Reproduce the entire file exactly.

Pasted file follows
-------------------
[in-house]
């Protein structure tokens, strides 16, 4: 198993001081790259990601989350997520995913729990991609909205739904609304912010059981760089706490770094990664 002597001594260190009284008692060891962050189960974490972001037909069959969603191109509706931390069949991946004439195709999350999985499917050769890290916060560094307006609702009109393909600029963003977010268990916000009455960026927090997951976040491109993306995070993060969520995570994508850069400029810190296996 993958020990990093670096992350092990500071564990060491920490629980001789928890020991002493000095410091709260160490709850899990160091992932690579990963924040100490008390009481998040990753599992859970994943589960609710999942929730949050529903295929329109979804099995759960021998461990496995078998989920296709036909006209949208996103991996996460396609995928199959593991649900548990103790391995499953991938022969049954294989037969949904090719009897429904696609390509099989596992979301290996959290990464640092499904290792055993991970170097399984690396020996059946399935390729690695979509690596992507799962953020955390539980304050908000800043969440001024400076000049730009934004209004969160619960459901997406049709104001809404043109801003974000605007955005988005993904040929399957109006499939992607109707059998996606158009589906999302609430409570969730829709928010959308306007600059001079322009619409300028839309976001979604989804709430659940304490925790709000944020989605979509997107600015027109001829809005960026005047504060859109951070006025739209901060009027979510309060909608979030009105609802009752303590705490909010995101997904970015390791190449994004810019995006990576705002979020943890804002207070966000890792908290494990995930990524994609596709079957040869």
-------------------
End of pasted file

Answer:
[in-house]
């Protein structure tokens, strides 16, 4: 198993001081790259990601989350997520995913729990991609909205739904609304912010059981760089706490770094990664 002597001594260190009284008692060891962050189960974490972001037909069959969603191109509706931390069949991946004439195709999350999985499917050769890290916060560094307006609702009109393909600029963003977010268990916000009455960026927090997951976040491109993306995070993060969520995570994508850069400029810190296996 993958020990990093670096992350092990500071564990060491920490629980001789928890020991002493000095410091709260160490709850899990160091992932690579990963924040100490008390009481998040990753599992859970994943589960609710999942929730949050529903295929329109979804099995759960021998461990496995078998989920296709036909006209949208996103991996996460396609995928199959593991649900548990103790391995499953991938022969049954294989037969949904090719009897429904696609390509099989596992979301290996959290990464640092499904290792055993991970170097399984690396020996059946399935390729690695979509690596992507799962953020955390539980304050908000800043969440001024400076000049730009934004209004969160619960459901997406049709104001809404043109801003974000605007955005988005993904040929399957109006499939992607109707059998996606158009589906999302609430409570969730829709928010959308306007600059001079322009619409300028839309976001979604989804709430659940304490925790709000944020989605979509997107600015027109001829809005960026005047504060859109951070006025739209901060009027979510309060909608979030009105609802009752303590705490909010995101997904970015390791190449994004810019995006990576705002979020943890804002207070966000890792908290494990995930990524994609596709079957040869």